In this video, Scott J. Swanson, MD, Director of Minimally Invasive Thoracic Surgery at BWH and Chief Surgical Officer at Dana-Farber/Brigham and Women’s Cancer Center, demonstrates a minimally invasive right upper lobe resection – a major advance in lung cancer surgery. VATS lobectomy enables patients with complex co-existing conditions to undergo surgery without complication. Also, patients are more able to receive subsequent chemotherapy as they are less fatigued from this minimally invasive procedure.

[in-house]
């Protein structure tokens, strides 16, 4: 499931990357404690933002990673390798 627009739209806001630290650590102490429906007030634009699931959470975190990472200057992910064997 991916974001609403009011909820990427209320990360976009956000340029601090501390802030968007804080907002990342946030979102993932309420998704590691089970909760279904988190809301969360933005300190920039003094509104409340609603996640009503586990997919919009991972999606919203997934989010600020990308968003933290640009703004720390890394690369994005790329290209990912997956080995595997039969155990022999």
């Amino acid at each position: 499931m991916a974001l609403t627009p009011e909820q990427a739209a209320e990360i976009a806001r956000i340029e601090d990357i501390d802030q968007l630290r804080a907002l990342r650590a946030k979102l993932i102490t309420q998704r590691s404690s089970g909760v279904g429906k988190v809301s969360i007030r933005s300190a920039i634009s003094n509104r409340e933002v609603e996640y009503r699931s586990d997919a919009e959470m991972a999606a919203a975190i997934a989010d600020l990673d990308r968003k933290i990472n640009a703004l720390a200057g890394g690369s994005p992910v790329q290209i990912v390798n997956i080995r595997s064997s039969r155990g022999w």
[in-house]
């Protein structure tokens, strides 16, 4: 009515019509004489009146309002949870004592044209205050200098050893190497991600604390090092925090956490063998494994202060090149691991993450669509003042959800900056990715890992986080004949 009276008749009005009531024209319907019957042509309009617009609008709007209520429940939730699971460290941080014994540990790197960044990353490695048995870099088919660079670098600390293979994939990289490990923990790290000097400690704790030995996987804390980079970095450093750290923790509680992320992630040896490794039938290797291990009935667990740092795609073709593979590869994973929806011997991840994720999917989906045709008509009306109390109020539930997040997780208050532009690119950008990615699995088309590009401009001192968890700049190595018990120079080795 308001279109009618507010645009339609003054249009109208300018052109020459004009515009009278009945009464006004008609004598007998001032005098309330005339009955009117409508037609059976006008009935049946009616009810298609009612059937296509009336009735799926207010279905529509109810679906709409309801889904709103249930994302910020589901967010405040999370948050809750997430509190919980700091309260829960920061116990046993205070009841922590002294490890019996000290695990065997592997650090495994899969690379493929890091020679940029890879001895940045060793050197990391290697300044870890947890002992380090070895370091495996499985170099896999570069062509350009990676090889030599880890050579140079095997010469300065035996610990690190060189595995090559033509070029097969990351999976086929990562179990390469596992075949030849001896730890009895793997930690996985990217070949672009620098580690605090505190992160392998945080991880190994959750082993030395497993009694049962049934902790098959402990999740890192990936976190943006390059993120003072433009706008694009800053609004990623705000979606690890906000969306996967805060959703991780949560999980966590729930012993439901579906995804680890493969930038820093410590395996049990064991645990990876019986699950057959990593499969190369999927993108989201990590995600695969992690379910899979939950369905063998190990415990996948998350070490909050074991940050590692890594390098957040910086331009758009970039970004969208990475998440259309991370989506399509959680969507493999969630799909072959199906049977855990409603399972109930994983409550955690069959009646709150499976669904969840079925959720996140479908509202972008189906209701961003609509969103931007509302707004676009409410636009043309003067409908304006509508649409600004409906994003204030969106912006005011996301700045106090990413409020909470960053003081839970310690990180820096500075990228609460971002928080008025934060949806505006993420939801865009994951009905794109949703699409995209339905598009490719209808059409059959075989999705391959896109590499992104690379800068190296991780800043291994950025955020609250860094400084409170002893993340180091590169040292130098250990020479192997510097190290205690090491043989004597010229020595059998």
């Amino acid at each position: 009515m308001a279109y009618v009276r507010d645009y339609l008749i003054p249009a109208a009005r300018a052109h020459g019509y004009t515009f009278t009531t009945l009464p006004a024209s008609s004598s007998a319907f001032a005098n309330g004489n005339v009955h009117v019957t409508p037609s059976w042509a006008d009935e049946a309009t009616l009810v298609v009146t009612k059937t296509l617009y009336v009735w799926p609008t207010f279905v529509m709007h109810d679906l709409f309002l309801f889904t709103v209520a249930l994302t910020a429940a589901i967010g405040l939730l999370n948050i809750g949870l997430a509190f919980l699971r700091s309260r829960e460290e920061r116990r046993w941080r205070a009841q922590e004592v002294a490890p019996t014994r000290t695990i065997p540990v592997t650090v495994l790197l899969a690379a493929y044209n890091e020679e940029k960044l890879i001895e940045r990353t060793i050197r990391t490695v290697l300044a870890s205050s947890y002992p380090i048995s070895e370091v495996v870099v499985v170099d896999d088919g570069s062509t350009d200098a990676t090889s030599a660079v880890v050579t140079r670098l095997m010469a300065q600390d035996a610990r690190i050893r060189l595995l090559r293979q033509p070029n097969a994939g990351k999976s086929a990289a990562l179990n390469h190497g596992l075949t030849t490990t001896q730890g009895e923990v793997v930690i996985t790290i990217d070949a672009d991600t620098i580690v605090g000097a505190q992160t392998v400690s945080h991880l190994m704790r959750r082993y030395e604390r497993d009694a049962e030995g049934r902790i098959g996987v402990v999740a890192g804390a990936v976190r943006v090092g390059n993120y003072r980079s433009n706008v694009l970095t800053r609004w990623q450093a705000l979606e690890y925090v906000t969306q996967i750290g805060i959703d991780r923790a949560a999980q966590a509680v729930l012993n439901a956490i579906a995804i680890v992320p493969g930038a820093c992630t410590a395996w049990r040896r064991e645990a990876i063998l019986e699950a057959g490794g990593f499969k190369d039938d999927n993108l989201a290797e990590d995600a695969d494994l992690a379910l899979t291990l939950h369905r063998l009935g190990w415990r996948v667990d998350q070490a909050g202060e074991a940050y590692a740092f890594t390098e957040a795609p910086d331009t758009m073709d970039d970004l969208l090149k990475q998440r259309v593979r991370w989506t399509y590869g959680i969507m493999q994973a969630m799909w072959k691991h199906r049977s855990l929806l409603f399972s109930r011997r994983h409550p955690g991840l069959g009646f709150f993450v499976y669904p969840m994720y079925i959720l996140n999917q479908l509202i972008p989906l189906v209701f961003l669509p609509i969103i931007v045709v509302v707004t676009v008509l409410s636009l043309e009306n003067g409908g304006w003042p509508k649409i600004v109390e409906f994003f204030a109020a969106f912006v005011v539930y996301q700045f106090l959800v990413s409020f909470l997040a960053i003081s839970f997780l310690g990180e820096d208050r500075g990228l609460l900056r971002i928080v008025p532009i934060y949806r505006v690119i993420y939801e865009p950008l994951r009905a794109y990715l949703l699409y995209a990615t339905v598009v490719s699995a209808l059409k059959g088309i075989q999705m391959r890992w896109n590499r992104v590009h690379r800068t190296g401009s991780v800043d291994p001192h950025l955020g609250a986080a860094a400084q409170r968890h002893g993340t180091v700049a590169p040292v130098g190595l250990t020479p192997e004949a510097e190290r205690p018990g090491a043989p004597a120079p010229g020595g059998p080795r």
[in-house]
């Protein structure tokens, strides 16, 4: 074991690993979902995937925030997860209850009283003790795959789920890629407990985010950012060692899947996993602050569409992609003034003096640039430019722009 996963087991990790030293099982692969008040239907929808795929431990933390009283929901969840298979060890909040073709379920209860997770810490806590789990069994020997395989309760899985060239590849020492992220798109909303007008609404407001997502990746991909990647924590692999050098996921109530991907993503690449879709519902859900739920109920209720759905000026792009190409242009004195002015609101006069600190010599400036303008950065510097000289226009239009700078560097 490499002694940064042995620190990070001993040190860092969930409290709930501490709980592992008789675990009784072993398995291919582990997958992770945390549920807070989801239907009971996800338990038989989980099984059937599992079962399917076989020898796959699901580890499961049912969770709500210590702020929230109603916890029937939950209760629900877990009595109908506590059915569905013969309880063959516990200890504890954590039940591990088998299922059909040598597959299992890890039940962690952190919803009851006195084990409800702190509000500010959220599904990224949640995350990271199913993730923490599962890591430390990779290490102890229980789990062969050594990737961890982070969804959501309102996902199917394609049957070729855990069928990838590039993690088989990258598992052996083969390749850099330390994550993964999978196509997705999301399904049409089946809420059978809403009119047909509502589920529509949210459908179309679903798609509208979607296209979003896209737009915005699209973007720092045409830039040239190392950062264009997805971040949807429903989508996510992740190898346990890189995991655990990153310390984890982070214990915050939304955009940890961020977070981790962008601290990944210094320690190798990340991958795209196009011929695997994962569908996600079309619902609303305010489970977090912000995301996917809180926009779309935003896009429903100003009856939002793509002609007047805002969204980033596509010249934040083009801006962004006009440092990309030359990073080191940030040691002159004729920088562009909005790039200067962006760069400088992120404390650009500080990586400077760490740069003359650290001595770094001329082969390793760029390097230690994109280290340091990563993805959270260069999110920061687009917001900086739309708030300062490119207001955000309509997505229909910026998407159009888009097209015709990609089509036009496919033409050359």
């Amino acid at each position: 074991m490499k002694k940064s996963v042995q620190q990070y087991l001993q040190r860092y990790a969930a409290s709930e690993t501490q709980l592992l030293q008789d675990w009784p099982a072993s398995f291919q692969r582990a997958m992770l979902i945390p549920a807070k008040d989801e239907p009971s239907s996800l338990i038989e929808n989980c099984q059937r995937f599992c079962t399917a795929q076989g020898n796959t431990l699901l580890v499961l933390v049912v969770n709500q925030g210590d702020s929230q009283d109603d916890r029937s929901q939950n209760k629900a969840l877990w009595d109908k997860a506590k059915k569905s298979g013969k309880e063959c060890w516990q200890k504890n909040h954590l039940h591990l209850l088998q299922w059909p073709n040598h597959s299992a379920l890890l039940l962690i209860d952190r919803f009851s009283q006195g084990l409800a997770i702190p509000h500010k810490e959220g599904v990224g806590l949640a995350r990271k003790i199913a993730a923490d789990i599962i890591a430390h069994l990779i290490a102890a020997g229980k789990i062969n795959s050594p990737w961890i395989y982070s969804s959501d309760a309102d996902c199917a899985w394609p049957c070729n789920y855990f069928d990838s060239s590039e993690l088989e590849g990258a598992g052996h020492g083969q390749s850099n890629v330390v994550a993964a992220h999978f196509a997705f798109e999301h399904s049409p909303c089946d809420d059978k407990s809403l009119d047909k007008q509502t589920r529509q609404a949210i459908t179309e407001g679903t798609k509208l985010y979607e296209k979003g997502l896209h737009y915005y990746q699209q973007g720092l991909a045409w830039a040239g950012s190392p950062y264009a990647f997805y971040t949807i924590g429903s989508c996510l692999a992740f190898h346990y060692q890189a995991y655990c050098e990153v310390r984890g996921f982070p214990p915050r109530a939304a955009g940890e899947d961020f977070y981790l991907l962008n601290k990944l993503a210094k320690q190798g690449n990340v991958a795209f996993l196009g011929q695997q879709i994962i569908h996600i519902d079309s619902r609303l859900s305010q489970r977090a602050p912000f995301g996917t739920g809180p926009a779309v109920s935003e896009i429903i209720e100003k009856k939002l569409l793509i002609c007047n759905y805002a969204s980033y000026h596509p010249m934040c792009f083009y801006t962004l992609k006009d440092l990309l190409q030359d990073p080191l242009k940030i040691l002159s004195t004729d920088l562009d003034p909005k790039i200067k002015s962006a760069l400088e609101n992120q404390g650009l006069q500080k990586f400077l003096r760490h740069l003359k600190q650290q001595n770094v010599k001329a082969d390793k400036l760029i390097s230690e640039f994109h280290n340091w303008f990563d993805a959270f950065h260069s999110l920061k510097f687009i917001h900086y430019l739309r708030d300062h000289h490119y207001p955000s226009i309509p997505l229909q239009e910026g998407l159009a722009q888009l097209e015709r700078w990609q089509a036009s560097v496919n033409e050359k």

SCOTT SWANSON: I am Scott Swanson, a thoracic surgeon at Brigham Women's Hospital, professor of surgery at the Harvard Medical School, and director of the Minimally Invasive Thoracic Surgery Program here at the Brigham, and chief surgical officer at the Dana-Farber Cancer Institute. And I'm going to present a case of a minimally invasive right upper lobe resection for lung cancer. The patient is a 42 year old nurse who developed neck pain in the past and had a neck MRI approximately four months before this operation. And she was found to have arthritis of her cervical spine. But unrelated to that, was one inch or 26 millimeter mass in her cerebellum. That was removed through brain surgery and she was found to have metastatic depositive cancer to her brain. CT scan showed the primary site in her right upper lobe, which was 2.5 centimeters in size. She then had a PET scan that showed uptake in that mass and around the hilum of the right lung. And underwent media mediastinoscopy to show that the mediastinal lymph nodes were free of cancer. At that point, she was referred to me. And I performed a right VATS upper lobectomy and node dissection after she finished the brain radiation to treat the depositive cancer in her cerebellum. Here we see the co-existing CT and PET scan from that patient's chest evaluation. On the left side of the slide, you see a CAT scan with a spiculated mass on the right apex that measures 25 millimeters or about an inch in diameter. And on the right side of this slide, you see the PET scan that shows activity of that mass. Here we have the patient positioned in the left lateral decubitus position so that's her right chest and we're pointing out the incisions. Here we've made incisions and we're beginning the operation. That's the phrenic nerve running down the anterior hilum, that white band. And there's the lung being retracted back. We're bringing our anterior access incision down right over the anterior hilum. We have a posterior incision through which we have an instrument grabbing that lymph node in the posterior mediastinum and removing it with the Bovie cautery device, at this point, to rule out any evidence of metastatic disease. And, again, we're doing the same thing in anteriorly where we're removing the paratracheal nodes. Again, to be sure there's no evidence of metastatic disease in the mediastinum prior to moving forward with our resection. So we're finishing the removal of the right paratracheal node and those are sent off to pathology and we get immediate evaluation and we learned that those were free of tumor. So we're now proceeding ahead had with the right upper lobectomy. Here, we're dissecting out the upper pulmonary vein from the anterior hilum using soft-- what are called Endo kitners-- a soft blunt dissection technique to free up that vein. Here, we have two branches of the upper vein dissected free. We're dividing the smaller branch with our ultrasonic energy device, which is something we use now that speeds up an operation and makes it safer for the patient. And here we are dividing that small branch with that device. Once that's divided, we come around the bigger trunk, which you're seeing there. And prior to that, we remove a lymph node that's sitting just above that vein, just on top of the pulmonary artery and superior vena cava. Both for purposes of understanding the cancer better and staging it, but also creating space to allow us to divide these structures. Here, we're coming around that upper vein with an Endo kitner placed through the poster port. And that allows us to make sure we have room to pass our stapler. Which will be coming through next. And this is a mechanical stapler that lays down staples on each side. And then a knife down the middle to divide that structure. So here we are placing a stapler on the upper pulmonary vein. And this stapler's coming through that posterior port. The camera's coming through the inferior port and there's a ring forcep pulling the lung out of the way through that access or interior port, as well. So now we've divided that upper pulmonary vein and that's step one of the right upper lobectomy. We now will dissect free the pulmonary artery and there you can see there are some lymph nodes sitting just above the pulmonary artery. Just superior to it. Between the pulmonary artery and the bronchus. These are level 10 lymph nodes which are being removed In their entirety. So that we both stage this patient as well as completely resect any disease. And there we are getting the last set of lymph nodes from that station removed. Once we do that, there's room to dissect around that truncus anterior branch of the pulmonary artery to the right upper lobe. We're doing that with a right angle through that anterior access incision. And now we bring a stapler through the camera port to place around that truncus anterior branch. And the camera's now in that interior access incision. So this is all done safely under direct vision and we're available with sponge sticks to help if there's any issues with any bleeding around those staple-line. There you can see the staple-line is intact on each side. Now there's one further branch which may be the posterior ascending branch to the right upper lobe. Or one of the two posterior ascending branches and we're dividing that with this ultrasonic energy device. Which again, has revolutionized the speed and safety of minimally invasive surgery over the last several years. With that completed, there's lymph nodes around that bronchus that we're going to divide and lymphatics. And again, the energy device-- the ultrasonic energy device-- is a very nice way to manage this. It's bloodless, and it's quick, and it's safe. And so once we do that, we mobilize all those lymph nodes up onto the right upper lobe bronchus underneath those lymph nodes. You can see the right upper lobe bronchus. We remove them. And again, here's an outside view of what we're doing. Those are the two screens that we use to visualize what we're doing during the operation. Now we're coming around that right upper lobe bronchus with a right angle placed to the access incision that the suction device is coming in through the camera incision and shows that we have a nice straight line. And we switch that out and place the Endo stapler, which again, is around the right upper lobe bronchus. It's the last structure that we divide. The veins first, then the two arteries, and now the bronchus. And this is a heavier staple load that is used for more robust tissue, such as a bronchus. And again, it lays down three rows on each side, cuts in between. And there we are looking from the outside at the surgeons at the table. And now we're going to complete the fissure between the upper and middle lobe. And that's done again with an Endo stapler. In this case, it's placed through the posterior port with a ring forcep through the anterior port to hold traction. And we place a sequential series of 45 millimeter Endo staple-lines to create the fissure between the upper and middle lobe anteriorly. And the upper and lower lobe posteriorly. And they were completing that staple-line to separate out the lobe from the rest of the tissue. You could see there's one last connection posteriorly, which we'll divide with that ultrasonic energy device. This will complete the dissection section of the upper lobe. And we'll place that specimen in a reinforced bag, which you can see there. The white bag which has a string at the top, it allows us to close it off so that as we remove the specimen, there's no chance of any contamination of cancer cells in the chest. So we place the specimen in the bag and then we close the top of the bag with a string and then it slides out through that interior access incision, which is approximately three to four centimeters in length. And because the lung is mostly air, it's very easy to remove that specimen through a small incision. And there it is, the tumor. You can see spiculating of upper lobe. And there are the hilar structures, the vein, artery, and the bronchus. So it's a standard upper lobectomy done minimally invasively. It's no different than how we would do them through an open thoracotomy. We'll send that off to the pathology lab while we're finishing the surgery to make sure our margins are all clear. Now we're going to complete the lymph node dissection of the hilum and mediastinum. And there we are removing the lymph nodes from underneath the azygos vein between the hilum and the upper mediastinum. And we'll completely remove all lymph nodes between the vena cava anteriorly and the trachea posteriorly and down to the pericardium at the base of this dissection plane. You can see the divided artery in the foreground. Now we're carrying our dissection up above the azygos vein to the upper mediastinum. Again, to completely remove all lymph nodes. Again, just as we would do in an open fashion. And there we placed a little bit of surgical cellulose to help ensure hemostatis in that dissected area. Now we retract the lung to be sure we're hemostatic. And then we retract it anteriorly. And now we're looking at the posterior mediastinum in the subcarinal space. You can see the left main stem to the left. Right main stem to the right. Peridcardium deep. And we've removed all those lymph nodes in that subcarinal space. Done a full subcrinal node dissection. And then carry out hemostatis. There's our access incision, which is approximately 4 centimeters. And we have two further ports. One for the chest tube, which you can see. Now we're testing our bronchial stump to make sure it's pneumostatic or airtight. And you see no bubbling of water as they expand the lung to tell us that bronchial stump is fine. That completes the operation and the patient is awoke from the anesthesia and allowed to extubate and go to the recovery room. This patient's post-operative course was uneventful. She stayed three days in the hospital. She went home taking Motrin or ibuprofen for pain. And an occasional oxycodone for the first one to two weeks. We saw her back in the office two weeks after surgery. She was feeling well without pain or any other problems. She had-- at that point-- was taking an occasional Motrin and no more narcotic. Which is very different from what we see with thoracotomy patients. Generally, they take narcotics on a regular basis for the first to three to six weeks. By being in such good shape, patients heal better, they feel better, and they have much less problems with complications around pneumonia or other issues that might relate to being less active. Turned out her pathology showed she had a 2.6 centimeter tumor involving the visceral pleura of the right upper lobe. And also that lymph node at the base of the bronchus was positive. She therefore went on to receive without any problem four cycles of adjuvant chemotherapy. So in summary then, that's lobectomy, or minimally invasive lobectomy for lung cancer is a major advance in lung cancer surgery. It allows patients with many other issues to undergo surgery without complication. In this case, we had a patient who had a craniotomy and a removal of a brain tumor. And then had external beam radiation and she was able to undergo a minimally invasive lobectomy shortly after her last dose of radiation. Which is different than if we had used a thoracotomy. We probably would have had to wait longer before doing her surgery to allow her to gain strength. And, in addition, because her surgery was so atraumatic, the patient was able to get onto her chemotherapy quickly after her surgery. And currently the patient's doing very well. Approximately eight months after her surgery without any problems. So again, a minimally invasive lobectomy is associated with a lower mortality of the surgery, lower complication rate of the surgery, and allows patients to return to full activity without pain earlier than if they'd had a more traditional thoracotomy incision. And also to receive other treatments, such as chemotherapy more readily. We've also found that if patients who otherwise might not be candidates for a thoracotomy are able to undergo a VATS approach to their lung cancer surgery, people with significant heart disease, overwhelming issues with emphysema, or other medical comorbidities who were prior to this unfit for surgery, and now are able to go through this operation and get a chance at cure from their cancer. I would like to thank you for your attention and watching this video. If you have any questions or any other issues regarding it, please do not hesitate to contact me at the site below.